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Sulla corporeità del processo cognitivo nei poemi omerici: il caso di μαίνομαι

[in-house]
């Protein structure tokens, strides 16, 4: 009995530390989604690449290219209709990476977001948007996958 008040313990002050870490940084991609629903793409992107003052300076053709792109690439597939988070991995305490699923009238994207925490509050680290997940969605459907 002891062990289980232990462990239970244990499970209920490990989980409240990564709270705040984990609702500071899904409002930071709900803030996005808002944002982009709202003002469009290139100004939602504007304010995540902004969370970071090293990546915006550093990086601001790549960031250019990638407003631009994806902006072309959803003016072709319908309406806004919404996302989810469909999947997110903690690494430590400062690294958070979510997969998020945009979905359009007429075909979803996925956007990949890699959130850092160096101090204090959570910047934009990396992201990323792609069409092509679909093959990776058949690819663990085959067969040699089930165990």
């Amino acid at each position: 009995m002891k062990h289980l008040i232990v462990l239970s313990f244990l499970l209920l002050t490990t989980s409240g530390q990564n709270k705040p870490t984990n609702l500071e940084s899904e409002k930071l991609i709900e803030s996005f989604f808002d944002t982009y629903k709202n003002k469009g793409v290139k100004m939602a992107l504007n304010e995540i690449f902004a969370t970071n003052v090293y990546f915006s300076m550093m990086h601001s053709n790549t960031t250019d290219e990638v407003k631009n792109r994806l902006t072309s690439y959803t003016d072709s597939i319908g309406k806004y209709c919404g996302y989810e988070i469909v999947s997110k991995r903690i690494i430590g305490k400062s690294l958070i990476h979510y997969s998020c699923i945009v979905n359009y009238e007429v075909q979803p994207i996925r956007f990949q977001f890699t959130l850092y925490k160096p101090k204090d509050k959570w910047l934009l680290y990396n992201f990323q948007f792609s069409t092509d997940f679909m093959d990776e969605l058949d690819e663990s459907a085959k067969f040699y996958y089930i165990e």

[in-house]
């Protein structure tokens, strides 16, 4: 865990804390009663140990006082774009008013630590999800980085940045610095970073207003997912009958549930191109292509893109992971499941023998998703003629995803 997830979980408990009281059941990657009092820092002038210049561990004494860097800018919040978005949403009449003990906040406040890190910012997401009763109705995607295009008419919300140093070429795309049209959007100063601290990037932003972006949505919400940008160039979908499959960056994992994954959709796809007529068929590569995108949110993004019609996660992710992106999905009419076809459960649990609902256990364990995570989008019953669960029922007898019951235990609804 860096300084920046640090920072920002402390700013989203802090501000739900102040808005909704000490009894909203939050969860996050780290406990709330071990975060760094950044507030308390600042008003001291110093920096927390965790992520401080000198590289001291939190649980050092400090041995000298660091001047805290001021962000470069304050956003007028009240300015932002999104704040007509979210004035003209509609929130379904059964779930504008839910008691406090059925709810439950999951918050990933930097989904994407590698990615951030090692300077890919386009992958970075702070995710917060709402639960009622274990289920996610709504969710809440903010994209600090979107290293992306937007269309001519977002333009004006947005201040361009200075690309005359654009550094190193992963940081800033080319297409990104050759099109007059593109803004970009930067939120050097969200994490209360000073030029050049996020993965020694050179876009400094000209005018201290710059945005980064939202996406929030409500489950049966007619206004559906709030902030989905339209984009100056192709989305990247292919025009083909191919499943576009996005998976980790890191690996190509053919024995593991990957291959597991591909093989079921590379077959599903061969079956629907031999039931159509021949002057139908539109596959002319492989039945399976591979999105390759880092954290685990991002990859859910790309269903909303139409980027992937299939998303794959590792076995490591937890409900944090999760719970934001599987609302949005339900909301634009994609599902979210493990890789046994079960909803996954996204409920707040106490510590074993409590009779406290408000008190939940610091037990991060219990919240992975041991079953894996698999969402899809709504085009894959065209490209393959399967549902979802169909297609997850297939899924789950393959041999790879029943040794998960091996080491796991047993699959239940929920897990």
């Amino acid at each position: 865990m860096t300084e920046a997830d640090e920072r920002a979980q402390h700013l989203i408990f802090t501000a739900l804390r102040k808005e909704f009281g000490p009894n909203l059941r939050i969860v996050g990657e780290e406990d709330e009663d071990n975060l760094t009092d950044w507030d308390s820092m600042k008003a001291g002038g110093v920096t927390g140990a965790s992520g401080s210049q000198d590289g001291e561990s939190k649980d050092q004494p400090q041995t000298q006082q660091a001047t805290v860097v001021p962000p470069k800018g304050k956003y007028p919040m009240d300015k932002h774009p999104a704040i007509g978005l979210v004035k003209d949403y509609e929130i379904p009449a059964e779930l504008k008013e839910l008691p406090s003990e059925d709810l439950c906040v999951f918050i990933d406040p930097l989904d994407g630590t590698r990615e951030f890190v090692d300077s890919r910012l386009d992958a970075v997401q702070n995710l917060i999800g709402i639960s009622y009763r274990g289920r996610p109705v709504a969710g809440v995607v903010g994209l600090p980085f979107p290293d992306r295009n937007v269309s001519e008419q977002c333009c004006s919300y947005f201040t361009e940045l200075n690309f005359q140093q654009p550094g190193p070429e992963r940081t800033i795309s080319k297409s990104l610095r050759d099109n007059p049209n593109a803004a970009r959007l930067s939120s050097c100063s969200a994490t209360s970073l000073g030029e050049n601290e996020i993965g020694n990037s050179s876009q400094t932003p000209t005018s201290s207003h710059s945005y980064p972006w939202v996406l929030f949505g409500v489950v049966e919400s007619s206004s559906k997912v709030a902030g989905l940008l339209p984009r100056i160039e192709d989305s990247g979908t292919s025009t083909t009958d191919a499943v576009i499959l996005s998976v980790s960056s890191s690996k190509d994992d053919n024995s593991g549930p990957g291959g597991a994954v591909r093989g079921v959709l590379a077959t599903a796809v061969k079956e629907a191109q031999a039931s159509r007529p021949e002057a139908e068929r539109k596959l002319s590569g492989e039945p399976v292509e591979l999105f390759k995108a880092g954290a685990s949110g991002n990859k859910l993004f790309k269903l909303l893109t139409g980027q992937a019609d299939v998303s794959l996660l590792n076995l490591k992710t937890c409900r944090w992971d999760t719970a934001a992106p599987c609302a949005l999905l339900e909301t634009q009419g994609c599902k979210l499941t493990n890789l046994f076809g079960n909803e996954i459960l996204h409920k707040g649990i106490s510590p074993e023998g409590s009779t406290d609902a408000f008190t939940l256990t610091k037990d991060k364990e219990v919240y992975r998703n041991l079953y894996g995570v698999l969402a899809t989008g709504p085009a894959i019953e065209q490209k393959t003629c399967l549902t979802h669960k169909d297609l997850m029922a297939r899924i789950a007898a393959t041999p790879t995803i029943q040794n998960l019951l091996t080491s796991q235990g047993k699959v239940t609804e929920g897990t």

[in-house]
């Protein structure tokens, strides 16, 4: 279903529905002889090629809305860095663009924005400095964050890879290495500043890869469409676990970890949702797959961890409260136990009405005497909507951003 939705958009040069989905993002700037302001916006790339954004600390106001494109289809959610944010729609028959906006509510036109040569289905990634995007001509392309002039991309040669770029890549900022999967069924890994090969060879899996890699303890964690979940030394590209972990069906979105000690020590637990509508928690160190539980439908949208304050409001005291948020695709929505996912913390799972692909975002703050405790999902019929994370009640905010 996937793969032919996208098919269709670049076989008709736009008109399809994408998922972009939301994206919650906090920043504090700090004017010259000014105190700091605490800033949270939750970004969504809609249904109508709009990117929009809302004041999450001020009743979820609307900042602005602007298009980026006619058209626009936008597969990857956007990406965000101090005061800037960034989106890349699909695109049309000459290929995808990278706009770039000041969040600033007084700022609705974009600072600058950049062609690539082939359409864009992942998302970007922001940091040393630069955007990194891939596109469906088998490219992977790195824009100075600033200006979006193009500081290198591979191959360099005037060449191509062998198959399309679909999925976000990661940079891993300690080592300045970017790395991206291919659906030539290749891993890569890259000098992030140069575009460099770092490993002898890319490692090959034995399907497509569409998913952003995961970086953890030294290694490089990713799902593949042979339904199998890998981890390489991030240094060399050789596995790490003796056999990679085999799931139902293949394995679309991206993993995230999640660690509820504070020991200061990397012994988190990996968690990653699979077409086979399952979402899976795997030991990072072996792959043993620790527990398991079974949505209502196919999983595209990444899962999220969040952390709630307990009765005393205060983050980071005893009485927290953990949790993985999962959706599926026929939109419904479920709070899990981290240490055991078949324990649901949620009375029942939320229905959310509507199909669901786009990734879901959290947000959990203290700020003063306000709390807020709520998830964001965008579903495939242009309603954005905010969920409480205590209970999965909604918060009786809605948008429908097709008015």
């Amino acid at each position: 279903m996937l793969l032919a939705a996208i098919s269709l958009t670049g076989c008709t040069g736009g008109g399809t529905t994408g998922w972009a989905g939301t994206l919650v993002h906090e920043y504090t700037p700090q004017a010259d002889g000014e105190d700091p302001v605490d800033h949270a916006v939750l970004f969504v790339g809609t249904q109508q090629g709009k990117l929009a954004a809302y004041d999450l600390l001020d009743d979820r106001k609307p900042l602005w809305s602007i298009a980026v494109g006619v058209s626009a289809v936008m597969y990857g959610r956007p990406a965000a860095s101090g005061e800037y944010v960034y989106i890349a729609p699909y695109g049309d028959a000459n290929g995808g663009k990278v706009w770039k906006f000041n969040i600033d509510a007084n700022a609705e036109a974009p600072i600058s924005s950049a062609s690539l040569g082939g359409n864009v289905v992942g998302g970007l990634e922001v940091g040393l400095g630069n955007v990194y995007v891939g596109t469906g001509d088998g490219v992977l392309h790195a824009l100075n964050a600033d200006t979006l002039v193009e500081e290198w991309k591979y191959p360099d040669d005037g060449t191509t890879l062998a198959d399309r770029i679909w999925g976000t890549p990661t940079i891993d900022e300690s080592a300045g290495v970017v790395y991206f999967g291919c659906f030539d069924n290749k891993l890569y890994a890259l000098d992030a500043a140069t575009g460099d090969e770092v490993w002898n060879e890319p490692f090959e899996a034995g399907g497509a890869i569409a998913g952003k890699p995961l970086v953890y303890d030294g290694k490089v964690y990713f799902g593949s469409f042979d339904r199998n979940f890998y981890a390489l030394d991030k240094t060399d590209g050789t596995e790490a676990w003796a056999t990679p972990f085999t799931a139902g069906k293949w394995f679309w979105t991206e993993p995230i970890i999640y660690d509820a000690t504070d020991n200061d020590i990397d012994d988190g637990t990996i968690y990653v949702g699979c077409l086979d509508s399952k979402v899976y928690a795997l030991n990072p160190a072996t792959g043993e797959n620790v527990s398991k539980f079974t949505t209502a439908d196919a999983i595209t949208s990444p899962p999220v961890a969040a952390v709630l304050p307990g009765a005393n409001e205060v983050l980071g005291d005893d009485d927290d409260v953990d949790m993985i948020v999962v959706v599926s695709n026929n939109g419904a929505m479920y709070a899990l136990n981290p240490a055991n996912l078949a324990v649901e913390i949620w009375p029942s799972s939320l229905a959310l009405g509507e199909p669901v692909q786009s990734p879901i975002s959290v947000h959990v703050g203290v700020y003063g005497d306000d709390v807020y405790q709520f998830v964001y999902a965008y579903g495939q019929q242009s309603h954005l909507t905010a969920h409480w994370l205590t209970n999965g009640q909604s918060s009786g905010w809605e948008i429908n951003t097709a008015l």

The aim of this paper is to shed light on the striking connection between, on the one hand, the cognitive process in Homer and, on the other, the verb μαίνομαι (and the forms from the perfect stem μεμον-/μεμα-), which represents the ultimate example of Ancient Greek verb conveying the idea of “raging, being furious/mad/insane”. Besides those common meanings, the analysis of the Iliad and the Odyssey shows that the semantic complexity of μαίνομαι actually includes the idea of “thinking”, due to the inner polysemy of the IE root *men-, to which the verb at issue traces back, as well as the Homeric lack of distinction between body and mind. More specifically, the verb also refers to a range of contiguous meanings, such as “craving”, “wanting”, “intending to do”, all related to the crucial physical dynamic that involves the heart (i.e. ἦτορ, κραδίη, θυμός, φρένες) as the systemic organ complex supervising any vital functions in Homer.